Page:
Members Steve Hays and Scott Perry, visited the Vermont Historical Society Library in July to view Sanborn insurance maps of Montgomery.  These were maps the companies used to keep track of the buildings and infrastructure in towns as part or their underwriting for fire policies.  The photographed maps are now posted on our web site.


     According to an 1896 Issue of the Enosburg Standard, The Enosburg Telephone Company had 45 subscribers and there were 7 instruments in Montgomery Village and 2 in the Center.  The Vermont State Archivist has an arrangement so anyone with a myvermont.gov account can access Vermont newspapers, like the Standard, or vital records files on Newspapers.com and Ancestry.com.  You can create a free account here.


     Our logo pint glasses look great and benefit a great cause...  us.   They're available at our online store or by emailing or calling any Board member.


    December 11th MES CRAFT SALE:  The Society will have a booth at this year's show, if the school is allowed to have it.

     December 18th  HOLIDAY HAPPINESS:  We're planning
to have horse drawn wagon rides and the Hall will be open for warming but no activities (face painting, crafts, etc) will take place inside.  Santa may not be able to make an indoor appearance, if at all.

     December 19th CANDLES AND CAROLS:  This event will likely be canceled.  A packed house of people singing is probably still unwise.

      We will continue to follow developments and make adjustments to our plans as practical.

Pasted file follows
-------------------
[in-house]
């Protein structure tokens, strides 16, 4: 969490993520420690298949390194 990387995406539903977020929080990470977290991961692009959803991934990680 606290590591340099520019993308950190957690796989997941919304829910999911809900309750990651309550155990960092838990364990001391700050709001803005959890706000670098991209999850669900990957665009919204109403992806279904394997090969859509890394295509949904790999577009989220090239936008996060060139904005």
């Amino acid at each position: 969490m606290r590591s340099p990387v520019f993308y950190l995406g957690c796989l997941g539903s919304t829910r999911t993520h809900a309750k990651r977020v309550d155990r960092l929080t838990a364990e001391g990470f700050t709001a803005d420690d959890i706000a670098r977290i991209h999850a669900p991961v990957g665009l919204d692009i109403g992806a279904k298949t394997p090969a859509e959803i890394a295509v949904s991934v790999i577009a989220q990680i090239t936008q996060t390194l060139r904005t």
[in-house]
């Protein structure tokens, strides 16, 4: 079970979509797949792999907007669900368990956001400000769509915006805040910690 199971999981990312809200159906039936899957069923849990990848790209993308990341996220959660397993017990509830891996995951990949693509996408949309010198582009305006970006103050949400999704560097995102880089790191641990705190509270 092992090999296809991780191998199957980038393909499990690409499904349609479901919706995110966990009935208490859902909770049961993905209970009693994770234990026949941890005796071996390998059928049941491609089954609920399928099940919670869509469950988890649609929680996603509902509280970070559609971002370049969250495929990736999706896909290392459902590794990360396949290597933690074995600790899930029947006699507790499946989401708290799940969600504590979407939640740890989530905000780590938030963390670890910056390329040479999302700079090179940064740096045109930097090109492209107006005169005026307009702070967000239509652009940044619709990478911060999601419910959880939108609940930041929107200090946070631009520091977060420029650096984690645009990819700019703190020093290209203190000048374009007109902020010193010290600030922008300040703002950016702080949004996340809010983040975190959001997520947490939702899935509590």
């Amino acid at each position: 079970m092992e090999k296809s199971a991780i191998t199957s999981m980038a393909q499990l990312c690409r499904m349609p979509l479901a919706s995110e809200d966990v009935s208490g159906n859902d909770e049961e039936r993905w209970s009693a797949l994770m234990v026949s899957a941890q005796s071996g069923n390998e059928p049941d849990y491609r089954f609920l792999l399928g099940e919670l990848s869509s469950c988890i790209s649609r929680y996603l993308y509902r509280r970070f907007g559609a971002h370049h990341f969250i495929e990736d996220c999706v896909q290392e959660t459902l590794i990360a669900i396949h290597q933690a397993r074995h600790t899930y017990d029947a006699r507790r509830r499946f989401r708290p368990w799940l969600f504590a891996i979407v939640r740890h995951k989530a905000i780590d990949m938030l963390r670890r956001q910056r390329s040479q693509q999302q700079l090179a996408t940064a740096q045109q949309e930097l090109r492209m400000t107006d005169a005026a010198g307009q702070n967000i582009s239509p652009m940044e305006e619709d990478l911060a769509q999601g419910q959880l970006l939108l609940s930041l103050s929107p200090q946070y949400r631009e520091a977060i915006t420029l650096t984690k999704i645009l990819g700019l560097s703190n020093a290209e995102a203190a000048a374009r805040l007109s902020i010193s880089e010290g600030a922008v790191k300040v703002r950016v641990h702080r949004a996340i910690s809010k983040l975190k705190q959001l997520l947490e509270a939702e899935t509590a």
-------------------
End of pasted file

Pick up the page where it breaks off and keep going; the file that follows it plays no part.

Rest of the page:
Montpelier, Vt. - The Vermont Division for Historic Preservation is pleased to announce the installation of four new Roadside Historic Sites Markers in Montgomery. The new markers document the history of Montgomery as the “covered bridge capital of Vermont” and the 1970s community-sponsored preservation of Pratt Hall. Markers such as these allow places to come alive, sharing the history of our Brave Little State to Vermonters and her many visitors.

     Vermont’s distinctive green and gold markers have just been placed at the Longley Covered Bridge (1863/2017), Comstock Covered Bridge (1883), and Fuller Covered Bridge (1890/2000).  Each bridge is an illustration of the Town lattice truss, one of the most significant American timber truss types of the 19th century.  Patented in 1820 by architect Ithiel Town, the truss system consists of a rectangular timber frame connected by sawn planks arranged in the form of a lattice and fastened together with trunnels (or wooden pegs).  Savanard and Sheldon Jewett, local lumbermen and farmers, constructed the nine covered bridges that historically connected Montgomery. The Hemlock timbers used to build these bridges were milled at the family lumber mill in West Hill. Restoration efforts, largely needed because of flooding, follow the principle of design preservation using stronger Town lattice trusses and salvageable materials.